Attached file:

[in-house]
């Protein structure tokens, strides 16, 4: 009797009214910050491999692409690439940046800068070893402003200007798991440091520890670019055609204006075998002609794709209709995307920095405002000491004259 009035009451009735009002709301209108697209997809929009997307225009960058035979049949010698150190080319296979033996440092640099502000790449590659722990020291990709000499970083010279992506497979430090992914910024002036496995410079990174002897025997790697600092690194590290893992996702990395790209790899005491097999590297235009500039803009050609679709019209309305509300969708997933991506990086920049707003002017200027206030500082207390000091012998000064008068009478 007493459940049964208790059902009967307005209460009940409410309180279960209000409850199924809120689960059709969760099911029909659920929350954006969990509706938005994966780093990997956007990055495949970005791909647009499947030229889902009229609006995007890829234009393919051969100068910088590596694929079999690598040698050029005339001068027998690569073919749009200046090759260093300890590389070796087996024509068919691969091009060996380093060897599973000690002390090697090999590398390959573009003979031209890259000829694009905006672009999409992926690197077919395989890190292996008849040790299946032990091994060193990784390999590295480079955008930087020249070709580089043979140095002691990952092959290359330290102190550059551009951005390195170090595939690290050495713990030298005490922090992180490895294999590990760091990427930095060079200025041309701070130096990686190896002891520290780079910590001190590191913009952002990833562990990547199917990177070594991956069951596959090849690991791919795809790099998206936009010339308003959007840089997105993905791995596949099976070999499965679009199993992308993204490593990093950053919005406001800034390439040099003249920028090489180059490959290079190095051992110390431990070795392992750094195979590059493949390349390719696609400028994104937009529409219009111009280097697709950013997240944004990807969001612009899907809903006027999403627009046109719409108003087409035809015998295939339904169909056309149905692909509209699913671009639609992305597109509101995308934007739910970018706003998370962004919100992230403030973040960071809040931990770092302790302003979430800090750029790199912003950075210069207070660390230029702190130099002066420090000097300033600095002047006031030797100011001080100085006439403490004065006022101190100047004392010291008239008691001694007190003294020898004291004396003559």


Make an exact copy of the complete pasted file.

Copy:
[in-house]
């Protein structure tokens, strides 16, 4: 009797009214910050491999692409690439940046800068070893402003200007798991440091520890670019055609204006075998002609794709209709995307920095405002000491004259 009035009451009735009002709301209108697209997809929009997307225009960058035979049949010698150190080319296979033996440092640099502000790449590659722990020291990709000499970083010279992506497979430090992914910024002036496995410079990174002897025997790697600092690194590290893992996702990395790209790899005491097999590297235009500039803009050609679709019209309305509300969708997933991506990086920049707003002017200027206030500082207390000091012998000064008068009478 007493459940049964208790059902009967307005209460009940409410309180279960209000409850199924809120689960059709969760099911029909659920929350954006969990509706938005994966780093990997956007990055495949970005791909647009499947030229889902009229609006995007890829234009393919051969100068910088590596694929079999690598040698050029005339001068027998690569073919749009200046090759260093300890590389070796087996024509068919691969091009060996380093060897599973000690002390090697090999590398390959573009003979031209890259000829694009905006672009999409992926690197077919395989890190292996008849040790299946032990091994060193990784390999590295480079955008930087020249070709580089043979140095002691990952092959290359330290102190550059551009951005390195170090595939690290050495713990030298005490922090992180490895294999590990760091990427930095060079200025041309701070130096990686190896002891520290780079910590001190590191913009952002990833562990990547199917990177070594991956069951596959090849690991791919795809790099998206936009010339308003959007840089997105993905791995596949099976070999499965679009199993992308993204490593990093950053919005406001800034390439040099003249920028090489180059490959290079190095051992110390431990070795392992750094195979590059493949390349390719696609400028994104937009529409219009111009280097697709950013997240944004990807969001612009899907809903006027999403627009046109719409108003087409035809015998295939339904169909056309149905692909509209699913671009639609992305597109509101995308934007739910970018706003998370962004919100992230403030973040960071809040931990770092302790302003979430800090750029790199912003950075210069207070660390230029702190130099002066420090000097300033600095002047006031030797100011001080100085006439403490004065006022101190100047004392010291008239008691001694007190003294020898004291004396003559």